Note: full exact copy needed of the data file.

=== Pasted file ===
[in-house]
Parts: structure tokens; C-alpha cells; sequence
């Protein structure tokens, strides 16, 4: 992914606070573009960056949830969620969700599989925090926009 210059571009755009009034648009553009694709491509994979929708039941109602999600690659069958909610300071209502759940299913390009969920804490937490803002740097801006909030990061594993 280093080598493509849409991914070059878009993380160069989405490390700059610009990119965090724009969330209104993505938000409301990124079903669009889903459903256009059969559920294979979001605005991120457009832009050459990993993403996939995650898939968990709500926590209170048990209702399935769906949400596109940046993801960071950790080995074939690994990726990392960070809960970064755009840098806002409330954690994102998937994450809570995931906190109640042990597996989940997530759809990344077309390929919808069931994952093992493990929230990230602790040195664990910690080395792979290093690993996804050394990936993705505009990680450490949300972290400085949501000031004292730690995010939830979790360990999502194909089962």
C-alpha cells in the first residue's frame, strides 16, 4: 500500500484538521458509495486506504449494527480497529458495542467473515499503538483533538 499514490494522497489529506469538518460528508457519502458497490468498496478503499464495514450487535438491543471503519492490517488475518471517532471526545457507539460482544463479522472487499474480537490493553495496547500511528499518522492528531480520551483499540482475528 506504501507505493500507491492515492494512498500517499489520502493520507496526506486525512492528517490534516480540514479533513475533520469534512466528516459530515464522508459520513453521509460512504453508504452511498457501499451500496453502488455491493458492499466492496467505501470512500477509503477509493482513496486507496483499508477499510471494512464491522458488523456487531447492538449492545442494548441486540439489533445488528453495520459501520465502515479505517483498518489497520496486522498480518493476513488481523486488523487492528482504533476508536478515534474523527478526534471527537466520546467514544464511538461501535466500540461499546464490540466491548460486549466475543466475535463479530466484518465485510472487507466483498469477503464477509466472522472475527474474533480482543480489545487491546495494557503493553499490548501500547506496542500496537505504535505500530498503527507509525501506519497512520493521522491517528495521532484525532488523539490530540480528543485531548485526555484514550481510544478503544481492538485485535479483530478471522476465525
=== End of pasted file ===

[in-house]
Parts: structure tokens; C-alpha cells; sequence
């Protein structure tokens, strides 16, 4: 992914606070573009960056949830969620969700599989925090926009 210059571009755009009034648009553009694709491509994979929708039941109602999600690659069958909610300071209502759940299913390009969920804490937490803002740097801006909030990061594993 280093080598493509849409991914070059878009993380160069989405490390700059610009990119965090724009969330209104993505938000409301990124079903669009889903459903256009059969559920294979979001605005991120457009832009050459990993993403996939995650898939968990709500926590209170048990209702399935769906949400596109940046993801960071950790080995074939690994990726990392960070809960970064755009840098806002409330954690994102998937994450809570995931906190109640042990597996989940997530759809990344077309390929919808069931994952093992493990929230990230602790040195664990910690080395792979290093690993996804050394990936993705505009990680450490949300972290400085949501000031004292730690995010939830979790360990999502194909089962």
C-alpha cells in the first residue's frame, strides 16, 4: 500500500484538521458509495486506504449494527480497529458495542467473515499503538483533538 499514490494522497489529506469538518460528508457519502458497490468498496478503499464495514450487535438491543471503519492490517488475518471517532471526545457507539460482544463479522472487499474480537490493553495496547500511528499518522492528531480520551483499540482475528 506504501507505493500507491492515492494512498500517499489520502493520507496526506486525512492528517490534516480540514479533513475533520469534512466528516459530515464522508459520513453521509460512504453508504452511498457501499451500496453502488455491493458492499466492496467505501470512500477509503477509493482513496486507496483499508477499510471494512464491522458488523456487531447492538449492545442494548441486540439489533445488528453495520459501520465502515479505517483498518489497520496486522498480518493476513488481523486488523487492528482504533476508536478515534474523527478526534471527537466520546467514544464511538461501535466500540461499546464490540466491548460486549466475543466475535463479530466484518465485510472487507466483498469477503464477509466472522472475527474474533480482543480489545487491546495494557503493553499490548501500547506496542500496537505504535505500530498503527507509525501506519497512520493521522491517528495521532484525532488523539490530540480528543485531548485526555484514550481510544478503544481492538485485535479483530478471522476465525